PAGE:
Modeling the Mechanisms of Emotion Effects on Cognition

AAAI Conferences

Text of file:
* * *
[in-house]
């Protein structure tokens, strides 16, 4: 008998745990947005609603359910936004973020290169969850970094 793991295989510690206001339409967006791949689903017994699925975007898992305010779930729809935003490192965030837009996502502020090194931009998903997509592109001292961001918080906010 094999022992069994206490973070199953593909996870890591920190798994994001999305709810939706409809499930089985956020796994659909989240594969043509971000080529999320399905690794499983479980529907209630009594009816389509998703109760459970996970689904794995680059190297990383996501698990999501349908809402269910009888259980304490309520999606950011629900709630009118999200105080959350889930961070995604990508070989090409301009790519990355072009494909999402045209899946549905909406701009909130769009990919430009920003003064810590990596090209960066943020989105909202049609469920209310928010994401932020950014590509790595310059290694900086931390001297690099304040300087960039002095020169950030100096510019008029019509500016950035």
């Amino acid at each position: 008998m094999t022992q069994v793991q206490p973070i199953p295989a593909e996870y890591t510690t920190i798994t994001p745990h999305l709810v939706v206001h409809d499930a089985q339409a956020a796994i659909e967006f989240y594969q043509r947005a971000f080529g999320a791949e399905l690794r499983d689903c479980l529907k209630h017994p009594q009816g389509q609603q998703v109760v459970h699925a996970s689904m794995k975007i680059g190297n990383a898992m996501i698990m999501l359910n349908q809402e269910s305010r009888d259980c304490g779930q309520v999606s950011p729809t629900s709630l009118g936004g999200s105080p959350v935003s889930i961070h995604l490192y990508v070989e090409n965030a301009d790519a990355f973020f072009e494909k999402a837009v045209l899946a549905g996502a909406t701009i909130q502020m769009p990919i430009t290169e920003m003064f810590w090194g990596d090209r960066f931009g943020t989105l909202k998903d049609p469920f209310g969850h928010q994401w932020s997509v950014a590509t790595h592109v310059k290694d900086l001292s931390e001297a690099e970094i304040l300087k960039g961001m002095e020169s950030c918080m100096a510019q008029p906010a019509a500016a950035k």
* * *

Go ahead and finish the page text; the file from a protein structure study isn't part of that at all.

Emotions exert profound influences on cognition in biological agents. This is particularly evident in decisionmaking. All of the processes mediating decision-making are affected by emotion: attention, perception, situation assessment, goal-management and action selection, as well as the associated memory processes. Emotion effects, and the associated affective decision biases and heuristics, can be adaptive or maladaptive, depending on their type, magnitude and context. For example, anxiety and fear are associated with preferential processing of high-threat stimuli. This is highly adaptive in situations where survival depends on quick detection of danger and appropriate reaction (e.g., avoid an approaching car that has swerved into your lane). The same bias can be maladaptive if neutral stimuli are judged to be threatening (e.g., a passing car is assumed to be on a collision course and causes you to swerve into a ditch.)